For complex projects, a more formal approach is needed to ensure that the milestones are being achieved and the schedule is on track.   This means that careful attention must be paid to the project at all phases.  The project manager must ensure that all people involved are doing their jobs in a timely manner.  When problems arise (and they will), they must be identified early and addressed immediately.  Continuous attention must be paid to managing the project and seeing that everything that needs to come together does come together, and that all required interactions among various elements of the project occur on time and as planned.  

Since the project manager must stick his/her nose into everyone’s business, it can be a stressful job, but it is an essential one.  The more diligent and persistent the project manager is, the higher the likelihood that the project will be completed on time.  The key to effective Project Management is to identify the bottlenecks that are likely to cause problems in achieving the milestones, and to take actions to minimize or eliminate these bottlenecks.  These bottlenecks will identify the critical path for the project; that is the sets of tasks that, if delayed, will delay the entire project.  By concentrating on finding and eliminating the bottlenecks, the total effort may be reduced and the probability of success increased.  We’ll discuss this in more detail in a later e-Newsletter.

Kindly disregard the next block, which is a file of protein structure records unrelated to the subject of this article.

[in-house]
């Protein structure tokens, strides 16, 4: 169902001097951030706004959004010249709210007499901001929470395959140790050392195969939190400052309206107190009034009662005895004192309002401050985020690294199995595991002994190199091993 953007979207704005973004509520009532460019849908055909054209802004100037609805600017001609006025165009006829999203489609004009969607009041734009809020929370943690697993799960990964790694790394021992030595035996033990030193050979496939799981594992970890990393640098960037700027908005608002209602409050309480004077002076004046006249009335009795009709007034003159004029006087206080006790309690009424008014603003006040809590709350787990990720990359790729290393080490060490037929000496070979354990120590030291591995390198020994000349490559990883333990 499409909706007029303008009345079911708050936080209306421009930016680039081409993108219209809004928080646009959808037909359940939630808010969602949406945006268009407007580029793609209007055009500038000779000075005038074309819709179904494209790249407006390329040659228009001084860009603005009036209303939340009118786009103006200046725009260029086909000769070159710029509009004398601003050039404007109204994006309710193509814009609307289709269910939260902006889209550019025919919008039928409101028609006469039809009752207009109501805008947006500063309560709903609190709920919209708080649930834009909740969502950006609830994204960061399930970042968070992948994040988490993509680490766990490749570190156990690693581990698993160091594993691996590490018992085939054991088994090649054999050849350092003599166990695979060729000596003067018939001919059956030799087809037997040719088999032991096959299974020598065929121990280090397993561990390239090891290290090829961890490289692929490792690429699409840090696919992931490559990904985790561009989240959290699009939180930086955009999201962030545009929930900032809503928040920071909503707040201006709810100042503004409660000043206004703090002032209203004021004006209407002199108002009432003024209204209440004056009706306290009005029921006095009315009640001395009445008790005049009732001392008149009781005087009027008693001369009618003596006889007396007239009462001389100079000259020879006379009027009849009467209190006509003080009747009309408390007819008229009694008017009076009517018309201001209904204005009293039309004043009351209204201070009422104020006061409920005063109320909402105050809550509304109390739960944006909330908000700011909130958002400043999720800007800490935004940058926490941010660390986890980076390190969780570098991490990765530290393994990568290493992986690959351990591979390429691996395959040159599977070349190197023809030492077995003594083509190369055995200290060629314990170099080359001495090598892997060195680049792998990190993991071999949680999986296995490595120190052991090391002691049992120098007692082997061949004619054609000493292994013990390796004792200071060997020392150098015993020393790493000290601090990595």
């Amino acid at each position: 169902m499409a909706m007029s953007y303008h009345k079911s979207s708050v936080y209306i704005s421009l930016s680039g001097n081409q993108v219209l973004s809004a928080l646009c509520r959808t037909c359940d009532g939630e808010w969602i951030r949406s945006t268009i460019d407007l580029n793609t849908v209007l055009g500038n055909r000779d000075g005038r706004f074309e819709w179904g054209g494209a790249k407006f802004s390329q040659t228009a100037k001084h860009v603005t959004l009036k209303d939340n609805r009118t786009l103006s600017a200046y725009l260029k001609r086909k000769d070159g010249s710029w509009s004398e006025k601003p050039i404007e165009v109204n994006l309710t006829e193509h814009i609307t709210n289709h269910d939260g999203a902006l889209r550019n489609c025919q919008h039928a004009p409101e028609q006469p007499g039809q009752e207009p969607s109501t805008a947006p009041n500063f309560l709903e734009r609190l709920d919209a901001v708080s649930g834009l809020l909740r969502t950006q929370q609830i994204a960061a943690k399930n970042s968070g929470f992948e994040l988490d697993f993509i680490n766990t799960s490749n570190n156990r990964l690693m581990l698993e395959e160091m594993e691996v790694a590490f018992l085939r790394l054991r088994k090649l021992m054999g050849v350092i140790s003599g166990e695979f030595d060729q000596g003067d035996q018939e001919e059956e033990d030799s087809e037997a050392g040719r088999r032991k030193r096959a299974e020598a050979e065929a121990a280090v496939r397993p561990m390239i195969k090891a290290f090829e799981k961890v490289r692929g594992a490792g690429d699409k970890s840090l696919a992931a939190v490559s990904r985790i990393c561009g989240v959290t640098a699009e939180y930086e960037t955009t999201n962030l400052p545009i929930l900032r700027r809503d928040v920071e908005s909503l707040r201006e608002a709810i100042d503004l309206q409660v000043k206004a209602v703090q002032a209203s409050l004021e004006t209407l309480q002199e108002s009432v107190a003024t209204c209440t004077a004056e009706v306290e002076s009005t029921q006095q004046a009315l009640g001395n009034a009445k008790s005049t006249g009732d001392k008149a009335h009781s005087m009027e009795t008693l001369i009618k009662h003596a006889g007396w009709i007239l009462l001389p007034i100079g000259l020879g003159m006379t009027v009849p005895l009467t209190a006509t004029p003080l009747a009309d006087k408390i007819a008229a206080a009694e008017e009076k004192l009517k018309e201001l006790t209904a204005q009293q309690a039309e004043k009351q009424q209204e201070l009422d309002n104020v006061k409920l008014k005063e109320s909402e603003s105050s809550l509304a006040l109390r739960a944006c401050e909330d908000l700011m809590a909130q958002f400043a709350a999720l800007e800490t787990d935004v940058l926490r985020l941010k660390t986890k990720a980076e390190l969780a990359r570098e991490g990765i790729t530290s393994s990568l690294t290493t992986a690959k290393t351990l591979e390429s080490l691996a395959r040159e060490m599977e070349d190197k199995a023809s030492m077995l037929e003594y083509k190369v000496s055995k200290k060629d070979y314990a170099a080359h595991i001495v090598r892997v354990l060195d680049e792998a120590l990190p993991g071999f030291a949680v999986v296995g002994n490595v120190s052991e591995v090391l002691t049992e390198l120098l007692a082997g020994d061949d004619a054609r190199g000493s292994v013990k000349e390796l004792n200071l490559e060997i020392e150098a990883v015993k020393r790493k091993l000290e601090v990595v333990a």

Phase-Gate Reviews:  One effective way of managing projects is to establish a formal Phase-Gate Review process.  This process calls for formal reviews at specific milestones, with proceed or stop decisions made at the phase-gate, and sign-off by all relevant parties.  This can be an effective Project Management approach.  It will be discussed in more detail in a later e-Newsletter.


Project Management
is a complex subject area; far more so than can be covered here.  More time will be spent in subsequent e-Newsletters to address a number of these areas.  Most important in this e-Newsletter is to ensure that constant monitoring and measuring of the project’s progress is done, so that everyone involved knows where the project stands.  By constantly measuring and taking appropriate action as required, the odds are much higher that the project will get done in a timely fashion.  Remember, what gets measured gets done!


Copyright © 2004
Effective Engineering Consulting Services, All Rights Reserved

Back to e-Newsletter Archives:

 

   

Society of Professional Consultants

  

Copyright © 2002-2013 Effective Engineering Consulting Services, All Rights Reserved